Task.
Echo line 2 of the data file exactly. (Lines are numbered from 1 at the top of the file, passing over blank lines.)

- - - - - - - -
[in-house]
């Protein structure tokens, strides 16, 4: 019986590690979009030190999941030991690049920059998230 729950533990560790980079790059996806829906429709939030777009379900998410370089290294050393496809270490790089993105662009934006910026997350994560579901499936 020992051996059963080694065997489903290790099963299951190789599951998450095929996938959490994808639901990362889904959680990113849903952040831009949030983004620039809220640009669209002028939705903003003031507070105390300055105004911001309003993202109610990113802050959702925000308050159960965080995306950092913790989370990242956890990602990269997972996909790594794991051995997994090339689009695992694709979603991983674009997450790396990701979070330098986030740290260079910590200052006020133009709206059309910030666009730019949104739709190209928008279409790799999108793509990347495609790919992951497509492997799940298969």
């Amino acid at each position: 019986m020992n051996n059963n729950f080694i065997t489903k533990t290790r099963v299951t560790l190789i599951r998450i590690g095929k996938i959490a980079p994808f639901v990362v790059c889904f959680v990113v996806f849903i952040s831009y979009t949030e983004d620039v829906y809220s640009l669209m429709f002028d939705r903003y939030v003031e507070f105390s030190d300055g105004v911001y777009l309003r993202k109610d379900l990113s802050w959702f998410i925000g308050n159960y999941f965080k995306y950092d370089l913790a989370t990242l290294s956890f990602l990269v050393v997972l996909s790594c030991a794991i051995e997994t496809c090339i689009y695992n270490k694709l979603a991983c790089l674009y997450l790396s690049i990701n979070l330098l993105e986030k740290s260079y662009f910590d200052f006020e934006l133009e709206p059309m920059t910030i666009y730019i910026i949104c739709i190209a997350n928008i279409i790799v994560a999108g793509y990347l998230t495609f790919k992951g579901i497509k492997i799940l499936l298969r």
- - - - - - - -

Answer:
């Protein structure tokens, strides 16, 4: 019986590690979009030190999941030991690049920059998230 729950533990560790980079790059996806829906429709939030777009379900998410370089290294050393496809270490790089993105662009934006910026997350994560579901499936 020992051996059963080694065997489903290790099963299951190789599951998450095929996938959490994808639901990362889904959680990113849903952040831009949030983004620039809220640009669209002028939705903003003031507070105390300055105004911001309003993202109610990113802050959702925000308050159960965080995306950092913790989370990242956890990602990269997972996909790594794991051995997994090339689009695992694709979603991983674009997450790396990701979070330098986030740290260079910590200052006020133009709206059309910030666009730019949104739709190209928008279409790799999108793509990347495609790919992951497509492997799940298969």